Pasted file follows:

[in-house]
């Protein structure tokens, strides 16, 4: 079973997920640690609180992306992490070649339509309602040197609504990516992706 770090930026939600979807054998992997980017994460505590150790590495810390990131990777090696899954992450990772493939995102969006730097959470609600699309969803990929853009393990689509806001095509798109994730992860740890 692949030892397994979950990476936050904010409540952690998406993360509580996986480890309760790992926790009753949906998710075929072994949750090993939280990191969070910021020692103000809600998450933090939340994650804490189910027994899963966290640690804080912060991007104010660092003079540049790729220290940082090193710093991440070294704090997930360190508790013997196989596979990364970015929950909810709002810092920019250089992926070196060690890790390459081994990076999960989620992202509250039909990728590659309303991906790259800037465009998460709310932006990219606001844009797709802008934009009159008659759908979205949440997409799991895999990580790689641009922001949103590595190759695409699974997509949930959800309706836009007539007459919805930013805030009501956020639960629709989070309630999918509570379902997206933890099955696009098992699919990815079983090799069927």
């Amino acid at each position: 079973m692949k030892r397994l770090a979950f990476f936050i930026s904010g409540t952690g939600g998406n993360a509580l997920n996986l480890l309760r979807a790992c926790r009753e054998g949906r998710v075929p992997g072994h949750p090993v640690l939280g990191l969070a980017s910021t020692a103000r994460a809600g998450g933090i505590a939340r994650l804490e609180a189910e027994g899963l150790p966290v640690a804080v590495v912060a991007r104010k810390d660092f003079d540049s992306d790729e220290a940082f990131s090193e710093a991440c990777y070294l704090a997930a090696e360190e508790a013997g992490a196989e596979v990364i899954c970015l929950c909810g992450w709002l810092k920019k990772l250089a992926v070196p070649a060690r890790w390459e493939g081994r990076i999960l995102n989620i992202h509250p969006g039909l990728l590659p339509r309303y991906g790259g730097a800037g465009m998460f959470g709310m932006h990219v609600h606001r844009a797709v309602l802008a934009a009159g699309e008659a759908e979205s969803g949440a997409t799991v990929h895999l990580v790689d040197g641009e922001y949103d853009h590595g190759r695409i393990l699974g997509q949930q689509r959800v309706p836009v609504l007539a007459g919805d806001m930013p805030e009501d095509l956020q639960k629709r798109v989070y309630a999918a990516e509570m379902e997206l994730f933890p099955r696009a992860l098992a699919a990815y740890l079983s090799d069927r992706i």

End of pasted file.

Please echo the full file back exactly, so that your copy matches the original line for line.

[in-house]
């Protein structure tokens, strides 16, 4: 079973997920640690609180992306992490070649339509309602040197609504990516992706 770090930026939600979807054998992997980017994460505590150790590495810390990131990777090696899954992450990772493939995102969006730097959470609600699309969803990929853009393990689509806001095509798109994730992860740890 692949030892397994979950990476936050904010409540952690998406993360509580996986480890309760790992926790009753949906998710075929072994949750090993939280990191969070910021020692103000809600998450933090939340994650804490189910027994899963966290640690804080912060991007104010660092003079540049790729220290940082090193710093991440070294704090997930360190508790013997196989596979990364970015929950909810709002810092920019250089992926070196060690890790390459081994990076999960989620992202509250039909990728590659309303991906790259800037465009998460709310932006990219606001844009797709802008934009009159008659759908979205949440997409799991895999990580790689641009922001949103590595190759695409699974997509949930959800309706836009007539007459919805930013805030009501956020639960629709989070309630999918509570379902997206933890099955696009098992699919990815079983090799069927």
């Amino acid at each position: 079973m692949k030892r397994l770090a979950f990476f936050i930026s904010g409540t952690g939600g998406n993360a509580l997920n996986l480890l309760r979807a790992c926790r009753e054998g949906r998710v075929p992997g072994h949750p090993v640690l939280g990191l969070a980017s910021t020692a103000r994460a809600g998450g933090i505590a939340r994650l804490e609180a189910e027994g899963l150790p966290v640690a804080v590495v912060a991007r104010k810390d660092f003079d540049s992306d790729e220290a940082f990131s090193e710093a991440c990777y070294l704090a997930a090696e360190e508790a013997g992490a196989e596979v990364i899954c970015l929950c909810g992450w709002l810092k920019k990772l250089a992926v070196p070649a060690r890790w390459e493939g081994r990076i999960l995102n989620i992202h509250p969006g039909l990728l590659p339509r309303y991906g790259g730097a800037g465009m998460f959470g709310m932006h990219v609600h606001r844009a797709v309602l802008a934009a009159g699309e008659a759908e979205s969803g949440a997409t799991v990929h895999l990580v790689d040197g641009e922001y949103d853009h590595g190759r695409i393990l699974g997509q949930q689509r959800v309706p836009v609504l007539a007459g919805d806001m930013p805030e009501d095509l956020q639960k629709r798109v989070y309630a999918a990516e509570m379902e997206l994730f933890p099955r696009a992860l098992a699919a990815y740890l079983s090799d069927r992706i």